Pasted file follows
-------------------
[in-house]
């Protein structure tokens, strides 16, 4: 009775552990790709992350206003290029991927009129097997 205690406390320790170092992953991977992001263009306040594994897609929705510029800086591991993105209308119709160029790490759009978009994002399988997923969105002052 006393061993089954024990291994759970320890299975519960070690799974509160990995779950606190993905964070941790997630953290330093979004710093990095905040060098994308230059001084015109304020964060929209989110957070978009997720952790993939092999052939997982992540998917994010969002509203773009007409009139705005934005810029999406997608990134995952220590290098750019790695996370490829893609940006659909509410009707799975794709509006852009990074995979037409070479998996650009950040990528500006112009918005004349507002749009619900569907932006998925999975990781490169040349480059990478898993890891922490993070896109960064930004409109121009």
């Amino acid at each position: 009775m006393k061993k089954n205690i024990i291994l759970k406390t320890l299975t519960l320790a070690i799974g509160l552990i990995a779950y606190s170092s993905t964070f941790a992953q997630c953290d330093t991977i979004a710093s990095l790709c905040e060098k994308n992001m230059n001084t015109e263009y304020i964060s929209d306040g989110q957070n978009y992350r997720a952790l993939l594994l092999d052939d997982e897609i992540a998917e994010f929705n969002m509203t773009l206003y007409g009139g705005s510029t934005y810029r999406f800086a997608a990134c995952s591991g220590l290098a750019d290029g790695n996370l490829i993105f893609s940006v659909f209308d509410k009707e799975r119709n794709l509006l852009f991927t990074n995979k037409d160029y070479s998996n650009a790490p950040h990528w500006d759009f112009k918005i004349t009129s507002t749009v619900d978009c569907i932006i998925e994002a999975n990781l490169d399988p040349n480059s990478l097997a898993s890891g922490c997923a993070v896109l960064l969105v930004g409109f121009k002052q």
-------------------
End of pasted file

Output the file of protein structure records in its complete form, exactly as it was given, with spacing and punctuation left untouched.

[in-house]
């Protein structure tokens, strides 16, 4: 009775552990790709992350206003290029991927009129097997 205690406390320790170092992953991977992001263009306040594994897609929705510029800086591991993105209308119709160029790490759009978009994002399988997923969105002052 006393061993089954024990291994759970320890299975519960070690799974509160990995779950606190993905964070941790997630953290330093979004710093990095905040060098994308230059001084015109304020964060929209989110957070978009997720952790993939092999052939997982992540998917994010969002509203773009007409009139705005934005810029999406997608990134995952220590290098750019790695996370490829893609940006659909509410009707799975794709509006852009990074995979037409070479998996650009950040990528500006112009918005004349507002749009619900569907932006998925999975990781490169040349480059990478898993890891922490993070896109960064930004409109121009």
């Amino acid at each position: 009775m006393k061993k089954n205690i024990i291994l759970k406390t320890l299975t519960l320790a070690i799974g509160l552990i990995a779950y606190s170092s993905t964070f941790a992953q997630c953290d330093t991977i979004a710093s990095l790709c905040e060098k994308n992001m230059n001084t015109e263009y304020i964060s929209d306040g989110q957070n978009y992350r997720a952790l993939l594994l092999d052939d997982e897609i992540a998917e994010f929705n969002m509203t773009l206003y007409g009139g705005s510029t934005y810029r999406f800086a997608a990134c995952s591991g220590l290098a750019d290029g790695n996370l490829i993105f893609s940006v659909f209308d509410k009707e799975r119709n794709l509006l852009f991927t990074n995979k037409d160029y070479s998996n650009a790490p950040h990528w500006d759009f112009k918005i004349t009129s507002t749009v619900d978009c569907i932006i998925e994002a999975n990781l490169d399988p040349n480059s990478l097997a898993s890891g922490c997923a993070v896109l960064l969105v930004g409109f121009k002052q």